Environmental health training of promotoras in colonias along the Texas-Mexico border. Academic Article uri icon


  • Poverty, overpopulation, and a lack of environmental controls have combined with cultural and linguistic division to produce a looming public health threat in unincorporated communities on the US-Mexico border. These rapidly multiplying colonias, from a Spanish term for neighborhoods, are settlements of varying size located along the border. Along the American side of the Texas-Mexico border alone, there are approximately 1800 colonias--the largest number of any border state--most of which lack basic water and sewer systems, paved roads, and safe and sanitary housing. Promotoras, from a Spanish term for lay community educators, are community leaders who live in the colonias and build important bridges between residents and the federal and state bureaucracies. These women have been trained to introduce their neighbors to state "systems" of government, education, and medical and social services that otherwise may lie out of reach. Promotoras are able to "translate" this training into culturally meaningful instruction that empowers community self-development. When neighbors teach neighbors, the message is received with greater trust and readiness to act.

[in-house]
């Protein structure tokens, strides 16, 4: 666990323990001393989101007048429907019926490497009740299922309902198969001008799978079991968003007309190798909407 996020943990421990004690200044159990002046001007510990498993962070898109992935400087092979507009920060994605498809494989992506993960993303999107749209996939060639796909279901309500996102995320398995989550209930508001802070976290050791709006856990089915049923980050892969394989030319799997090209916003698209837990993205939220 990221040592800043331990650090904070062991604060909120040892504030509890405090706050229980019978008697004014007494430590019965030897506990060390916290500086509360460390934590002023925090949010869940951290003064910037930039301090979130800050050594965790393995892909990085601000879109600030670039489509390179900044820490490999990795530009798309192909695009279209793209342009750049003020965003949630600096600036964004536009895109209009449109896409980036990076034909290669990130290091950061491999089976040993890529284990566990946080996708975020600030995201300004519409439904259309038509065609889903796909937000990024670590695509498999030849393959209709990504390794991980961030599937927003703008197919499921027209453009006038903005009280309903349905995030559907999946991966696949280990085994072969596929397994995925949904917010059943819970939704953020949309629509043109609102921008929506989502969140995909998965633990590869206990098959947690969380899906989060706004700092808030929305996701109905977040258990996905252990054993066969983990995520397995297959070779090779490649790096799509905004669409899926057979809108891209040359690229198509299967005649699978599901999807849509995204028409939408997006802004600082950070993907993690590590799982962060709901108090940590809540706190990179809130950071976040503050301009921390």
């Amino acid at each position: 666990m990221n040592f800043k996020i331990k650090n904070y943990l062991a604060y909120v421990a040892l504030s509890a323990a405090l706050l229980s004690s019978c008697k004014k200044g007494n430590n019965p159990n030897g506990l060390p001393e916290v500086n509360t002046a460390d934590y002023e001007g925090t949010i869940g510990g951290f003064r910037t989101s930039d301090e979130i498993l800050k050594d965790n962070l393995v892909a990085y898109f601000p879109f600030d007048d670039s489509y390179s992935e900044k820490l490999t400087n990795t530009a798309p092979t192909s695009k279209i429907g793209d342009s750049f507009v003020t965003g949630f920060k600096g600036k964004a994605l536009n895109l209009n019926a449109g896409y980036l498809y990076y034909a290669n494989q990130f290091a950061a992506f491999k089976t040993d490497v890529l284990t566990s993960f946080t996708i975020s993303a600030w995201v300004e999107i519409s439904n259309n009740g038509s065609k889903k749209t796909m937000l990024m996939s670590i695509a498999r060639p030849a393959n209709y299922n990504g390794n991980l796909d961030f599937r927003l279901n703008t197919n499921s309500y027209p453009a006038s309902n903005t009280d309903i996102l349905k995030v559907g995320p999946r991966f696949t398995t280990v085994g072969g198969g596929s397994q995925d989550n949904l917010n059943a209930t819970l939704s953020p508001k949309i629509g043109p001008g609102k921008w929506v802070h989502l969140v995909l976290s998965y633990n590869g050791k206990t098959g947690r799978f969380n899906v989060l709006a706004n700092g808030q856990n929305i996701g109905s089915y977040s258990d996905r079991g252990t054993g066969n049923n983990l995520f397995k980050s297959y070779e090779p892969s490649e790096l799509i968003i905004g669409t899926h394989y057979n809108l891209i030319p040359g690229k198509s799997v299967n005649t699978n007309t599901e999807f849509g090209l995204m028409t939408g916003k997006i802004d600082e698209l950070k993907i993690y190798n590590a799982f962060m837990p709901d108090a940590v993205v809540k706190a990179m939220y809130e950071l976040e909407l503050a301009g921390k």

published proceedings

  • Am J Public Health

altmetric score

  • 6

author list (cited authors)

  • Ramos, I. N., May, M., & Ramos, K. S.

citation count

  • 71

complete list of authors

  • Ramos, IN||May, M||Ramos, KS

publication date

  • April 2001